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Патент USA US3062651

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United States Patent O??ce
3,062,643
Patented Nov. 6, 1962
2
1
?de were added to the solution.
250 cc. of water con
3,062,643
taining 26 cc. of 1 N zinc nitrate were added slowly to
PHOTOGRAPHEC DlFFUSlON TRANSFER
the sul?de solution through a jet, resulting in the forma
PROCESS?
tion of a colloidal dispersion of zinc sul?de. To this
dispersion were added 10 liters of a 3% gelatin solution,
Roy C. Bloom and Frederick A. Pomeroy, Rochester,
N.Y., assignors to Eastman Kodak Company, Roch
ester, N.Y., a corporation of New Jersey
No Drawing. Filed May 22, 1959, Ser. No. 814,971
3 Claims. ((31. 96—29)
300 cc. of a 7.6% saponin solution and 134 cc. of a 10%
formaldehyde solution. The mixture was dispersed at
40° C. and then coated on a photographic paper support
at a coverage of 2 lb. of solution per 100 sq. ft. of coat
This invention relates to photography and more par 10 ed surface and dried, forming the silver precipitating
layer.
ticularly to a silver halide diffusion transfer process in
Over the silver precipitating layer was coated a 1%
the art of photography.
aqueous
solution of the sodium salt (or other alkali metal
In the Yackel, Yutzy, Foster and Rasch US. patent ap
plication Serial No. 586,705, ?led May 23, 1956, is
described a diffusion transfer process employing an in
tegral photosensitive element comprising a silver precip
metal salt) of cellulose ether phthalate (an ethyl cellu
lose containing 45.8% ethoxyl phthalated to 22.7 phthal
yl) at a coverage of 0.15 lb. per sq. ft.
A low gelatin cellulose ether phthalate emulsion as dis—
closed by Yackel et al. above was coated over the cellu
lose ether phthalate interlayer at a coverage of 600 sq. ft.
silver halide uniformly dispersed in alkali-soluble acid
insoluble carboxylated cellulose derivative such as an al 20 per mole of silver halide and dried in the conventional
manner. After exposure, the element was developed for
kali-soluble acid-insoluble dibasic acid ester of a cellu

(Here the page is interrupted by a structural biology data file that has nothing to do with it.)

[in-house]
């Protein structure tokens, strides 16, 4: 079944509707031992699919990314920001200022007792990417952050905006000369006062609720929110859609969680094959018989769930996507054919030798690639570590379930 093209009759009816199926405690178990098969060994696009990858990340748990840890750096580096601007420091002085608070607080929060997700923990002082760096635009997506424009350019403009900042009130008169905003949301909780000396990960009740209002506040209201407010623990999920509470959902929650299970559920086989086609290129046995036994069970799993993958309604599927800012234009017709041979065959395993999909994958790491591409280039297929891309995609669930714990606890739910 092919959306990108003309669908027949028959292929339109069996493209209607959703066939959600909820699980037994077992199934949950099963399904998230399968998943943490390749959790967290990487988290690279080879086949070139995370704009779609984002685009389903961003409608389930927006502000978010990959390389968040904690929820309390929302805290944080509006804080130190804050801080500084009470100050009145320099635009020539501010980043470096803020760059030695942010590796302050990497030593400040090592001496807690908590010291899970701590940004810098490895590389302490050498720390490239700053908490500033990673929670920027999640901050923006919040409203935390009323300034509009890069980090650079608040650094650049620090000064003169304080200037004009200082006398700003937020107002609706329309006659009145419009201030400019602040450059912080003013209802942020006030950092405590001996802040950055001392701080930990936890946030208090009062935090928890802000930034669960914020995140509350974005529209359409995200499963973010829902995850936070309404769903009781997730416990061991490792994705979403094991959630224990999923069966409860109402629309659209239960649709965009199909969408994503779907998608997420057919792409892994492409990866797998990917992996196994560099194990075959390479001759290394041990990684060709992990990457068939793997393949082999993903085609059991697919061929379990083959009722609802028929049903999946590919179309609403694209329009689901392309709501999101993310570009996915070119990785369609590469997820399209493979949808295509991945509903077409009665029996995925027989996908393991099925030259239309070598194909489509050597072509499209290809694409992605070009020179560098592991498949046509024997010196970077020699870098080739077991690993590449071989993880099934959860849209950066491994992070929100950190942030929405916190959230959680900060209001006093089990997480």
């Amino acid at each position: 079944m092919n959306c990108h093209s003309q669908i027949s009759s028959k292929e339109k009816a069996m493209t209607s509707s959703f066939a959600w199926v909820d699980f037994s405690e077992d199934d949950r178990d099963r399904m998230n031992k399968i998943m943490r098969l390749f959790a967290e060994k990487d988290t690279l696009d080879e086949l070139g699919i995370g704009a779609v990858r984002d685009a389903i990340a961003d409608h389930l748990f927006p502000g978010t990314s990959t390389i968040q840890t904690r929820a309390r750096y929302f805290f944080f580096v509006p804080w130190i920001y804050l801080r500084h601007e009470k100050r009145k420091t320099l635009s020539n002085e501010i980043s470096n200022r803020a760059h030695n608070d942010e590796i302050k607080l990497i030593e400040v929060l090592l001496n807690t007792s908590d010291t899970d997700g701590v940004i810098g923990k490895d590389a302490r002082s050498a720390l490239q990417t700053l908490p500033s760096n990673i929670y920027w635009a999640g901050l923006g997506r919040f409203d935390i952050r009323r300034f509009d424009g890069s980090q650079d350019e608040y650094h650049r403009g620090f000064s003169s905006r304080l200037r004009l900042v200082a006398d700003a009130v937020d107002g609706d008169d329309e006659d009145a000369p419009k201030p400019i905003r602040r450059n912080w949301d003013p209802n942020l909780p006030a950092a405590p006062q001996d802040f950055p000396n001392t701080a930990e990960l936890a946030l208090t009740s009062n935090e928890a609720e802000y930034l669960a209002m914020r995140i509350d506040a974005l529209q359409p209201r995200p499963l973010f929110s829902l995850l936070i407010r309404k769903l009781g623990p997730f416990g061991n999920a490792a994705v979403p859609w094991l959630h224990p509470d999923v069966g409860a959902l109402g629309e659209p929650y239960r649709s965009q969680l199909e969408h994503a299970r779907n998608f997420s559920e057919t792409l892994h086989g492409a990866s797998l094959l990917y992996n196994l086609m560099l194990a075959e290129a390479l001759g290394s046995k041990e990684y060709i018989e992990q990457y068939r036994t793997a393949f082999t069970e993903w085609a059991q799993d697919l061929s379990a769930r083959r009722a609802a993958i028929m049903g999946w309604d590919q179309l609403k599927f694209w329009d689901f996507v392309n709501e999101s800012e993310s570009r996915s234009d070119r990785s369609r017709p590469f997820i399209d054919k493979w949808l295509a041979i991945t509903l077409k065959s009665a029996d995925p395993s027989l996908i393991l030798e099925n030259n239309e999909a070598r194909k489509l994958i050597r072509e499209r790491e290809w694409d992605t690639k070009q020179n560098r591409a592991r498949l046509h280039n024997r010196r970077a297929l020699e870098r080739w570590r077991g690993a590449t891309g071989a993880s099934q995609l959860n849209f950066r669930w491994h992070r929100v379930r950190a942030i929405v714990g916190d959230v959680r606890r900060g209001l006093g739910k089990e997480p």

about 1 minute in the following developer composition
lose ethyl ether or an alkali-soluble acid-insoluble dibasic
at 70° C.:
acid ester of a cellulose acetate. After exposure of the
Gm.
itating stratum such as colloidal silver on a support and
adhered to this stratum an emulsion layer containing
photosensitive element, the latent image therein is de
veloped with a silver halide developing composition con 25
1-phenyl-3-pyrazolidone _____________________ ..
0.8
taining a silver halide solvent, thus forming a negative
Hydroquinone _____________________________ __
5.5
silver image in the emulsion layer together with an image
wise distribution of undeveloped silver halide which dif
fuses imagewise to the silver precipitating stratum, in
Sodium sul?te (anhy.) ______________________ __ 25.0
Sodium carbonate (anhy.) __________________ __ 32.0
precipitating stratum. Thereafter, the emulsion layer
Potassium bromide
the form of a silver complex with the silver halide sol 30
vent, to form a positive silver-containing image on the
is removed from the silver precipitating stratum leaving
a readily visible positive silver-containing image thereon.
As is well known, the tone of the silver image obtained
in the silver halide diifusion transfer processes is charac
teristically warm in tone rather than being cold or neu
Sodium thiosulfate-5H2O ____________________ __ 10.0
2-,8-phenethylisoquinolinium bromide _________ __ 0.15
Potassium chloride _________________________ __ 16.0
________________________ __ 0.05
Water to 1.0 l.
The processed paper was washed for 20-30 seconds in
cool water (30° C.) to remove the emulsion layer, leav
ing only the transferred positive image in the silver precip
itating layer. The material was then rinsed in a 5 per
cent acetic acid stop bath for 5 seconds and dried. Dur
tral toned as is desirable and in the above process the
inventors recommend that certain sulfur-containing com 40 ing the mentioned development step, a negative silver
pounds be present during processing to obtain cold-toned
image was formed in the emulsion layer and the residual
undeveloped silver halide was dissolved by the thiosulfate
images.
We have discovered that a pronounced improvement
and transferred in the form of the complex silver thio
sulfate salt to the zinc sul?de reception layer and was
in image tone in the described process may be effected
by use of common inorganic chemicals. The means we 45 there converted to a silver-containing image which ap
employ to produce the cold-toned images comprises the
peared as a neutral-tone image ‘when the overlying emul
use in the silver halide developing composition of a mix
ture of a quaternary ammonium salt, a 3-pyrazolidone de
veloping agent or a lower monoalkyl-p-aminophenol de
sion was removed.
Example 2
The process of Example 1 was carried out in the same
veloping agent, e.g. monomethyl-p-aminophenol sulfate, 50 manner except using the following developer composi
a hydroquinone developing agent, a sul?te such as an
alkali metal or amine sul?te, an alkaline material such as
sodium carbonate, triosodium phosphate or sodium meta
borate, a silver halide solvent, and potassium chloride.
The image tone is decidedly neutral when these ingredi 55
ents are present in the developer composition but when,
for example, potassium chloride is not present in the
composition, a brown-toned silver image is obtained
whether or not the quaternary ammonium salt is present.
Substitution of sodium chloride for potassium chloride in 60